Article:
Nicolas de Largillière was a painter born in Paris, France.
Largillière's father, a merchant, took him to Antwerp at the age of three. As a boy, he spent nearly two years in London. Sometime after his return to Antwerp, a failed attempt at business led him to the studio of Anton Goubau. However, Largillière left at the age of eighteen and went to England, where he was befriended and employed by Peter Lely for four years at Windsor, Berkshire.
His painting caught the attention of Charles II, who wished to retain Largillière in his service, but the controversy aroused by the Rye House Plot against Roman Catholics alarmed Largillière. Largillière left for Paris, where he was well received by the public as a painter.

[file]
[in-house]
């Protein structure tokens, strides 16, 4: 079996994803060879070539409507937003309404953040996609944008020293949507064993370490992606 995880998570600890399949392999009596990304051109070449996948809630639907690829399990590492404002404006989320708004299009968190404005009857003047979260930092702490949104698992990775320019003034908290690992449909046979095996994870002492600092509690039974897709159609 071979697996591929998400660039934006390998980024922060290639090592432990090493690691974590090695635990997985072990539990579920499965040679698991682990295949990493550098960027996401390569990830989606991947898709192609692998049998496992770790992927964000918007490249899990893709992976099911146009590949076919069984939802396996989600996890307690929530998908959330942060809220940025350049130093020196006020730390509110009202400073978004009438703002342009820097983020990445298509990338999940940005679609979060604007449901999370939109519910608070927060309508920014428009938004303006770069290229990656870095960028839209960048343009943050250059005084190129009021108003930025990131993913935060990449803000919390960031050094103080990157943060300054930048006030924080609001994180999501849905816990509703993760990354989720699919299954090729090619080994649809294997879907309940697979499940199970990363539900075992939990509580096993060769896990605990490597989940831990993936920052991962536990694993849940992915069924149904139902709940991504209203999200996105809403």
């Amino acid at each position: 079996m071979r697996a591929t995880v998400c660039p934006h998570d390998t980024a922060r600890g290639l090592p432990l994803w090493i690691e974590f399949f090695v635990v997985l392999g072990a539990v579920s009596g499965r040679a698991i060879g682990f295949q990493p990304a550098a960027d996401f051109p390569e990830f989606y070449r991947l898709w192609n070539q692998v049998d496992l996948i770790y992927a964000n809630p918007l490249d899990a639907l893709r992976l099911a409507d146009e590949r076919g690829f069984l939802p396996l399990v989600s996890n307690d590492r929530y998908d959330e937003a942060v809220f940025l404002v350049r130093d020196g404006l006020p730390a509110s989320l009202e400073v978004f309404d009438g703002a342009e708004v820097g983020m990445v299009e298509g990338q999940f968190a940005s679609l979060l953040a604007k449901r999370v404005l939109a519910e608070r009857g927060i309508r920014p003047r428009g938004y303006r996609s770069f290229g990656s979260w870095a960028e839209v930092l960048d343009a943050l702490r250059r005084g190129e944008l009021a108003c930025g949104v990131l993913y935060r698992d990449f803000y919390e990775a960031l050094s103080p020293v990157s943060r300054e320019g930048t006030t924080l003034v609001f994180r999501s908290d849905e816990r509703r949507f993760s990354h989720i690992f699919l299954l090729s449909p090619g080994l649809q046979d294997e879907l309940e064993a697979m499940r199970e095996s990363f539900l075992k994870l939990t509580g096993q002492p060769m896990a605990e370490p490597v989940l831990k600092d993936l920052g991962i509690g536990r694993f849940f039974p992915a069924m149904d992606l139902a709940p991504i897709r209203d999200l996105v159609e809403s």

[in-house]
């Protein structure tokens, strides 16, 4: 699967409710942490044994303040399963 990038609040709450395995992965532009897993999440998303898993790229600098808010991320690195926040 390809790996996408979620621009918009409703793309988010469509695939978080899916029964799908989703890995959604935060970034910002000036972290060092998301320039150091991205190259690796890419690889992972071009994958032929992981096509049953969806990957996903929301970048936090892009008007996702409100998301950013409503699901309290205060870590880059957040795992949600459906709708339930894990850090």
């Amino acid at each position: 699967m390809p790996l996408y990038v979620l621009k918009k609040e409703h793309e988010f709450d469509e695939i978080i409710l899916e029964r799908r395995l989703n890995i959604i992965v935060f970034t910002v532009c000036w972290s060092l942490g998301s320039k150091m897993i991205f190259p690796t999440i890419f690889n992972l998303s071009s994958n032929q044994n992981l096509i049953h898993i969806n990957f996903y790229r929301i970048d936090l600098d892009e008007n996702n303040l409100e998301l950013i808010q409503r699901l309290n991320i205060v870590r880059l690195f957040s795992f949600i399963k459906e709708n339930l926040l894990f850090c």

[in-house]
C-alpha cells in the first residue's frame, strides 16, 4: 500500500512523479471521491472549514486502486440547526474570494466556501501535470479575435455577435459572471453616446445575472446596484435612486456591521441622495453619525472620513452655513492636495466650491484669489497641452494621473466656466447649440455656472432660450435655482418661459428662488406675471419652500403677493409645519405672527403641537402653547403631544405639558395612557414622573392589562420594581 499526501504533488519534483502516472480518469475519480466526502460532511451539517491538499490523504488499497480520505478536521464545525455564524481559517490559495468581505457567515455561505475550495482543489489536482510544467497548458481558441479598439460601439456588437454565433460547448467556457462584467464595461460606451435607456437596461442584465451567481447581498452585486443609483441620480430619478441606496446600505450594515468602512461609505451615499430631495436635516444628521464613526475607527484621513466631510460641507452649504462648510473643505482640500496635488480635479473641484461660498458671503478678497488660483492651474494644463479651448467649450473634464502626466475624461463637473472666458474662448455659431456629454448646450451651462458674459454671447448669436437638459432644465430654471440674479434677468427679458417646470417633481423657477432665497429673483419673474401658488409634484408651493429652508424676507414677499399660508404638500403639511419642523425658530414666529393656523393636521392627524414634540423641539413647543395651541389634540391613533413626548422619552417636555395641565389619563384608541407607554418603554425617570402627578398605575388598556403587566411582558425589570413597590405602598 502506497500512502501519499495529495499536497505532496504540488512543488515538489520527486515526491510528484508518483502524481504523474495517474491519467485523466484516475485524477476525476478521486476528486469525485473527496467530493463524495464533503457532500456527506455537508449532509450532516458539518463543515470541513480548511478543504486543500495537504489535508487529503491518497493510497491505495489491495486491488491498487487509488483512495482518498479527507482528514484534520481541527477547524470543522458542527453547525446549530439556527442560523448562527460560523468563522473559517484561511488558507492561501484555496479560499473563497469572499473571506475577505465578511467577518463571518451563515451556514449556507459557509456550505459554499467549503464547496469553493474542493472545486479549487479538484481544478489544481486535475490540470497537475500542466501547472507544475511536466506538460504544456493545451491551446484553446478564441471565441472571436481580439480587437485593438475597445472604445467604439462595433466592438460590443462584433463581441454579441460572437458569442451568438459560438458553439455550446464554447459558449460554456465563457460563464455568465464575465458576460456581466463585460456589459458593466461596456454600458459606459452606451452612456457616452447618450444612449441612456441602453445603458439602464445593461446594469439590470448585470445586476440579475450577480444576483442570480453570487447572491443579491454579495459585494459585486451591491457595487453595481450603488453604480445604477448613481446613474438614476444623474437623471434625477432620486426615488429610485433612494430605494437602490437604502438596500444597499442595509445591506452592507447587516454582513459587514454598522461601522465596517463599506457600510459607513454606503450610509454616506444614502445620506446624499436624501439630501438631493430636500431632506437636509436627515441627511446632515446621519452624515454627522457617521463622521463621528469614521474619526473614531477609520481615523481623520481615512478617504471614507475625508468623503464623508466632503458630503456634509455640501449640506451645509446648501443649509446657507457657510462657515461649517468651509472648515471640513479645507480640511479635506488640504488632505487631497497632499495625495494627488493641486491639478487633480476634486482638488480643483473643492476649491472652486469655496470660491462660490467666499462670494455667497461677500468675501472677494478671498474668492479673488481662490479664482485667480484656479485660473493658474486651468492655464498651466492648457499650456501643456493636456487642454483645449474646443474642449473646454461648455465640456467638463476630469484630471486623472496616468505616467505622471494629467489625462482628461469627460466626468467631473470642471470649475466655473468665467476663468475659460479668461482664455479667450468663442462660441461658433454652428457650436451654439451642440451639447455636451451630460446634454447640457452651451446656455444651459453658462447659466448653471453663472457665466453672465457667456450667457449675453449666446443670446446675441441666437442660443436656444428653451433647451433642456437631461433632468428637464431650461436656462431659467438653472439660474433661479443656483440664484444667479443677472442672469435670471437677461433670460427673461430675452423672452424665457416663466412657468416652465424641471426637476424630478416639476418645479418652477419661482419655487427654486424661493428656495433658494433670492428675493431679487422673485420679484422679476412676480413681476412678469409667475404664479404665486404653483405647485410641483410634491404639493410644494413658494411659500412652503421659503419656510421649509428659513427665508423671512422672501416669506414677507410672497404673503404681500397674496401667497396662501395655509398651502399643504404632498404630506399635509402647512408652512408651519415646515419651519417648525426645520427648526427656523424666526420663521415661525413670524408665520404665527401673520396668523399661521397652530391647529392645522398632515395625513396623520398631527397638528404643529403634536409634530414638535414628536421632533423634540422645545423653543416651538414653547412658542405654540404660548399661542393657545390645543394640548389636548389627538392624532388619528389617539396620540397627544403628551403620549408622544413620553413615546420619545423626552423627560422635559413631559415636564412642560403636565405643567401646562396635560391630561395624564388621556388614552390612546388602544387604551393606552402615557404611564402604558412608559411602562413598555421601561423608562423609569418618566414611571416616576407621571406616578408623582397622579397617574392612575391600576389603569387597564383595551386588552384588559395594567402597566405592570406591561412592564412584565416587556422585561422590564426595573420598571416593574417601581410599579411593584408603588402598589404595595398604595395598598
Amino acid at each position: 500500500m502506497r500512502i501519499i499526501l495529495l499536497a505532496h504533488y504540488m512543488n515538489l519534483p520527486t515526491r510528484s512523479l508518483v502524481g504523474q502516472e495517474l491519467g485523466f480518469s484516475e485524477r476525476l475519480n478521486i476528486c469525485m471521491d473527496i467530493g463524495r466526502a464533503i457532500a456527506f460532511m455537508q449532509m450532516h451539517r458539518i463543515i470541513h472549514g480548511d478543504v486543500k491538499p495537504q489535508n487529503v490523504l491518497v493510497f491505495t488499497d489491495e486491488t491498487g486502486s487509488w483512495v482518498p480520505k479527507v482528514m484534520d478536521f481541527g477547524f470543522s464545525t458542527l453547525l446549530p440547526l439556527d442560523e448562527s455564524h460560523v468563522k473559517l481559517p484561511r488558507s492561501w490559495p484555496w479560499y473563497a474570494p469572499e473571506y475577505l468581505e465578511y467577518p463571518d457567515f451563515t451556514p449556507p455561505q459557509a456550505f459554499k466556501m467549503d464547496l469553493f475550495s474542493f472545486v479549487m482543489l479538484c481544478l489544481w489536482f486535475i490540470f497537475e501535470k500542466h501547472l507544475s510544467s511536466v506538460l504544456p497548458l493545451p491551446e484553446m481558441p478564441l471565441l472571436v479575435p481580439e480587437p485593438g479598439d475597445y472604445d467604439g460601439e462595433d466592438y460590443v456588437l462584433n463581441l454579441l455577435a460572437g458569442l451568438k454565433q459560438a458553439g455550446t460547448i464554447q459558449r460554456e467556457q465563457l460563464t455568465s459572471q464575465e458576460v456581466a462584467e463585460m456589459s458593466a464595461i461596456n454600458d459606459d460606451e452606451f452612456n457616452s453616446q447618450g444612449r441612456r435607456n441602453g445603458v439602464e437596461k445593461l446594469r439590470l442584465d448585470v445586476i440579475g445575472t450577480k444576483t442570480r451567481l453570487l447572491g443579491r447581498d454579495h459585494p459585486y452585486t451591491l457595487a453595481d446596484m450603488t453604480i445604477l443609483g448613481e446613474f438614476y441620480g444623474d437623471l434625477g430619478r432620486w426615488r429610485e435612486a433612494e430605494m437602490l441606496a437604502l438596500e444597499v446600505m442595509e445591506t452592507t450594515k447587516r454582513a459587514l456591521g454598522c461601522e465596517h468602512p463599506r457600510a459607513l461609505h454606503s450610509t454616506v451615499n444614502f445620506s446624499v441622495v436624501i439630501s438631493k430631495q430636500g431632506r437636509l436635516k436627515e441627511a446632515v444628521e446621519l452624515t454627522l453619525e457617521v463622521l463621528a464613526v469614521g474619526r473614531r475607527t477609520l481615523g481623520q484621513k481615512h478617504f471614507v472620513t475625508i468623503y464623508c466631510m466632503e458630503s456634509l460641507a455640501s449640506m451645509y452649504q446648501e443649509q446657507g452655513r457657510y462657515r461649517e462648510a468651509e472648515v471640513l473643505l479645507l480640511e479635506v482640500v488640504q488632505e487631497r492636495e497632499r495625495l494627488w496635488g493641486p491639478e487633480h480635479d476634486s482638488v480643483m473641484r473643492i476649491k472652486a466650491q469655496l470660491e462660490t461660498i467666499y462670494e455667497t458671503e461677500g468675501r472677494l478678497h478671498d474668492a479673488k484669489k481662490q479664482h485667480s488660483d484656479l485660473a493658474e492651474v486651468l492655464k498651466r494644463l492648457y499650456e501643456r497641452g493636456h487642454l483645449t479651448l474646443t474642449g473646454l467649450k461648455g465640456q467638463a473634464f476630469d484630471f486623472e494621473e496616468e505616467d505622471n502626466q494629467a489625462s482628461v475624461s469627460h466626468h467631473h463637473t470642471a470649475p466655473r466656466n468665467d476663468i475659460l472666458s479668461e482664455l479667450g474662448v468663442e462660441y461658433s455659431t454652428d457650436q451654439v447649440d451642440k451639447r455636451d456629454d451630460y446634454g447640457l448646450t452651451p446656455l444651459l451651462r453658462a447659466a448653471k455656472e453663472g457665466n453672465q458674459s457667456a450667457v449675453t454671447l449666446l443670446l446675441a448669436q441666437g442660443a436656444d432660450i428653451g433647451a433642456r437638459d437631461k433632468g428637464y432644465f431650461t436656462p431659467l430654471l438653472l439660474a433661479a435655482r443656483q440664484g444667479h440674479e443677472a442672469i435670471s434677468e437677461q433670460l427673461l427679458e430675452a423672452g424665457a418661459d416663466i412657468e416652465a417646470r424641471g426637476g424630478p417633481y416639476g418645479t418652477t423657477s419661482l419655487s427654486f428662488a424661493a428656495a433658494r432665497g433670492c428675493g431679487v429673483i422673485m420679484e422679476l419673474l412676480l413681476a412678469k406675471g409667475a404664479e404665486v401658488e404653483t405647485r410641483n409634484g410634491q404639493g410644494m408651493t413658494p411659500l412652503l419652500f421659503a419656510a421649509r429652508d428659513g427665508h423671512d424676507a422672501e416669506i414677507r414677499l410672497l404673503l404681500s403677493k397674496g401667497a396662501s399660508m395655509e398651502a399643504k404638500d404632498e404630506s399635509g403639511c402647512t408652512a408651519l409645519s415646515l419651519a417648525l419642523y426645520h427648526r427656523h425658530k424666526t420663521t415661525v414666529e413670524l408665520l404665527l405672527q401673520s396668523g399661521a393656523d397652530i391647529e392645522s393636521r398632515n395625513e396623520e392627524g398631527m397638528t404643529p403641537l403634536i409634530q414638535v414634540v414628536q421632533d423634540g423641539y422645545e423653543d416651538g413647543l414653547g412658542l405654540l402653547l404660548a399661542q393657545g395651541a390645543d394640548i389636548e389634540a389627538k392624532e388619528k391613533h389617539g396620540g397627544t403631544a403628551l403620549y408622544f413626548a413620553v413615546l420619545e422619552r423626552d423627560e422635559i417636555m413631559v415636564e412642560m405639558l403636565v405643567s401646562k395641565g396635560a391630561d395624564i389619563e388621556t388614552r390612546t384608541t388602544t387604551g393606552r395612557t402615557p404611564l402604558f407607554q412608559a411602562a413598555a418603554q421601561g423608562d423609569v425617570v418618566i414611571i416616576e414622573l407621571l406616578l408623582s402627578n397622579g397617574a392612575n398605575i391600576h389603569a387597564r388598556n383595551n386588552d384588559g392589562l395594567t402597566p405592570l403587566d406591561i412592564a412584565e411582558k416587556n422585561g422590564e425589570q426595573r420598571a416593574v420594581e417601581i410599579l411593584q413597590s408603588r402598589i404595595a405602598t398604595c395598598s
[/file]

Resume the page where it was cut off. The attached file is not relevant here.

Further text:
Upon ascending to the throne in 1685, James II requested Largillière to return to England. James II offered Largillière the office of keeper of the royal collections, but he declined due to being uneasy about Rye House Plot. However, during a short stay in London, he painted portraits of the king, the queen Mary of Modena, and the prince of Wales James Francis Edward Stuart.
Largillière was appointed as chancellor of the French Academy in 1743.